There’s no way around it. Every cell phone user is being tracked whether they like it or not. It’s really a matter of who is doing it and what they’re doing with that data.
Every telecom has to track each device on its network to properly route calls as users move around it’s network. Cellphones are constantly pinging cell towers that are within range to let the carriers know exactly where that cell phone is.
Third-Party Companies Getting Into the Game
Private companies over the last few years have got into the game and track user’s location without the user’s consent and sell that data to big box retail and other types of businesses in order to track marketing metrics. In fact, there is a burgeoning industry solely focused on tracking consumers’ whereabouts.
This is all done by tracking the device’s MAC address as it’s constantly sniffing out the closest wifi hotspots to potentially connect up to. This is all happening in the background typically without the user’s consent or knowledge. These systems automatically log any phone within wifi range, giving stores a complete record of who walked into the shop and when.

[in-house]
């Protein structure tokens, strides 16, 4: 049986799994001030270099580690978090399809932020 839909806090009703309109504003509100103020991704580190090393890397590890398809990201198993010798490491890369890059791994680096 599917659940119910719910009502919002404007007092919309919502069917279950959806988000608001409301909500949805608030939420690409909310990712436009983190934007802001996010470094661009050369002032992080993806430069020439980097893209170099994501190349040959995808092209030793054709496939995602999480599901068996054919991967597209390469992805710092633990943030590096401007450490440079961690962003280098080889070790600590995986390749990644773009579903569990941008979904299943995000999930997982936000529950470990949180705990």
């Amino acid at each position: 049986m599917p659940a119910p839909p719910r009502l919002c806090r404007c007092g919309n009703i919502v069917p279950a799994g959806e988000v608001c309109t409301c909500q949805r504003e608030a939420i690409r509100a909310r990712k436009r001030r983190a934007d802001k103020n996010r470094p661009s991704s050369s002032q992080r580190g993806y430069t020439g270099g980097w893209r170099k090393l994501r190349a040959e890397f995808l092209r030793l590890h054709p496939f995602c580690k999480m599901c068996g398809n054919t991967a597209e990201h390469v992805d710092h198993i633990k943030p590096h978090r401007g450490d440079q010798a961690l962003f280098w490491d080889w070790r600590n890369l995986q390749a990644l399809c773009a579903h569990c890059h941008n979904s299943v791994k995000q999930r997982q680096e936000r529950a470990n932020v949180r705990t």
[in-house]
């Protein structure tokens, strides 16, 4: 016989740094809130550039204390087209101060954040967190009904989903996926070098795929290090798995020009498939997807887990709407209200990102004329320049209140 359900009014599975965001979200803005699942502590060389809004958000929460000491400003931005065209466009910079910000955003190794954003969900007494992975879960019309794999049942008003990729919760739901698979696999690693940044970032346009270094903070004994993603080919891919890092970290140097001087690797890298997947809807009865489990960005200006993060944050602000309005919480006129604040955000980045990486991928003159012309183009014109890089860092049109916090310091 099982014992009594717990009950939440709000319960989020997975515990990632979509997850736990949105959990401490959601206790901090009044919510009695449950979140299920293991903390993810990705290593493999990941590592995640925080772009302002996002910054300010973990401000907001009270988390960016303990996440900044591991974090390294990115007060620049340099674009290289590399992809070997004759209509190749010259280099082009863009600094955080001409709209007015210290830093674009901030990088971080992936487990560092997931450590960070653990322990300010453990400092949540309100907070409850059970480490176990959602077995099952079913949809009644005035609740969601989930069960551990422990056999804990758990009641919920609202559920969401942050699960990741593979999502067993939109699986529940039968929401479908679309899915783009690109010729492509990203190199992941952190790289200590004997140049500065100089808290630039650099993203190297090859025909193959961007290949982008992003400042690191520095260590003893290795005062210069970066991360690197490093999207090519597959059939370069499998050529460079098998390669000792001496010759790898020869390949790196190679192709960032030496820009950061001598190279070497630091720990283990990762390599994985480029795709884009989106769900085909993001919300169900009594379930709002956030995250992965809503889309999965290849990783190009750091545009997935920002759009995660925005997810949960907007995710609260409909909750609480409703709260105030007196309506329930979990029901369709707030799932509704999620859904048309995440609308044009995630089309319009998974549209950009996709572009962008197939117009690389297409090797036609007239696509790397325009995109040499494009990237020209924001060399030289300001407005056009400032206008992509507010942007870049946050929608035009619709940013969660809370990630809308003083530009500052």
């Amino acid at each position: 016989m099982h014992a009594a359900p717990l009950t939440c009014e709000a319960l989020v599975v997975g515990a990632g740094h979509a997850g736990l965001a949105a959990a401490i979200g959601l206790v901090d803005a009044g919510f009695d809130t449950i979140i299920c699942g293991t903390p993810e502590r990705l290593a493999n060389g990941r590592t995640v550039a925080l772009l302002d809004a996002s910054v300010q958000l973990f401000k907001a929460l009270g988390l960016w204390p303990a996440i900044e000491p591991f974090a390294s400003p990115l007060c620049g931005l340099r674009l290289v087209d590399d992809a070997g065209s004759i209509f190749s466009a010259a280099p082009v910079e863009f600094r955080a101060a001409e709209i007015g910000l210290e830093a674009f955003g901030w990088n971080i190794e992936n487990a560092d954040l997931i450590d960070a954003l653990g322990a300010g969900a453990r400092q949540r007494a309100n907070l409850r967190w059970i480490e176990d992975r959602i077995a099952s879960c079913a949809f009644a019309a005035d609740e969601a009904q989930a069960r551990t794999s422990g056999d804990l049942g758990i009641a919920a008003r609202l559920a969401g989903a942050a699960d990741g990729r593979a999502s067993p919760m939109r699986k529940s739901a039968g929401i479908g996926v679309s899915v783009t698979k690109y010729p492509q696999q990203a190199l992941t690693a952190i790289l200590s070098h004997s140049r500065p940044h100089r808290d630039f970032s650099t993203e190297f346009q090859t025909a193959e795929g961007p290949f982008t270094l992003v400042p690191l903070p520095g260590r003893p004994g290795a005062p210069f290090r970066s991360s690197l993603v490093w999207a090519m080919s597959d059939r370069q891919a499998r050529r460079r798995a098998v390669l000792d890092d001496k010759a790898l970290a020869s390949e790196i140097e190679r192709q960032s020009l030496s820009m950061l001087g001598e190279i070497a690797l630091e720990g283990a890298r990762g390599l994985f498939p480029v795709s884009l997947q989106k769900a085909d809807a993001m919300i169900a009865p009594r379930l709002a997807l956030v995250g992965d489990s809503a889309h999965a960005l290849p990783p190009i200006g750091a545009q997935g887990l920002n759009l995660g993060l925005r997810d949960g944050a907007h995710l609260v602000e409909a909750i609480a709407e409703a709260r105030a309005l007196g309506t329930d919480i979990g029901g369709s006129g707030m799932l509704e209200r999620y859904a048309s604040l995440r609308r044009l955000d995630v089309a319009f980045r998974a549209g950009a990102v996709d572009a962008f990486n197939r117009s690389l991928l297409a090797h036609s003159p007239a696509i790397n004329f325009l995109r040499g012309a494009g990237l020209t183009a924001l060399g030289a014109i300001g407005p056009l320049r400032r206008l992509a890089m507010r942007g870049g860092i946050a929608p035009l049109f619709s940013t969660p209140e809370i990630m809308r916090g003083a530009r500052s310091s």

Apple’s upcoming iOS 8 promises to provide extra security against unsolicited user tracking by spoofing the MAC address on the device so that these aforementioned companies can no longer track individual devices. It’s like a cloaking device for your phone.
A recent report shows that almost two-thirds of users are actually happy share their location data to app providers as long as they are able to opt-in and out. App developers need to be keenly aware of user privacy issues and look to adopt best practices when asking for this sensitive information. Geo-location privacy is a hot topic with the FTC and Congress. The proposed Location Privacy Protection Act 2014 legislation sets out a number of important provisions for companies to follow:
- Companies need to be more transparent with consumers and disclose that tracking data is being collected;
- Companies need to ask for express consent from consumers to track their location data.
The research shows that consumers are happy to provide consent where companies are both upfront about the collection and providing a useful experience to the consumer in return.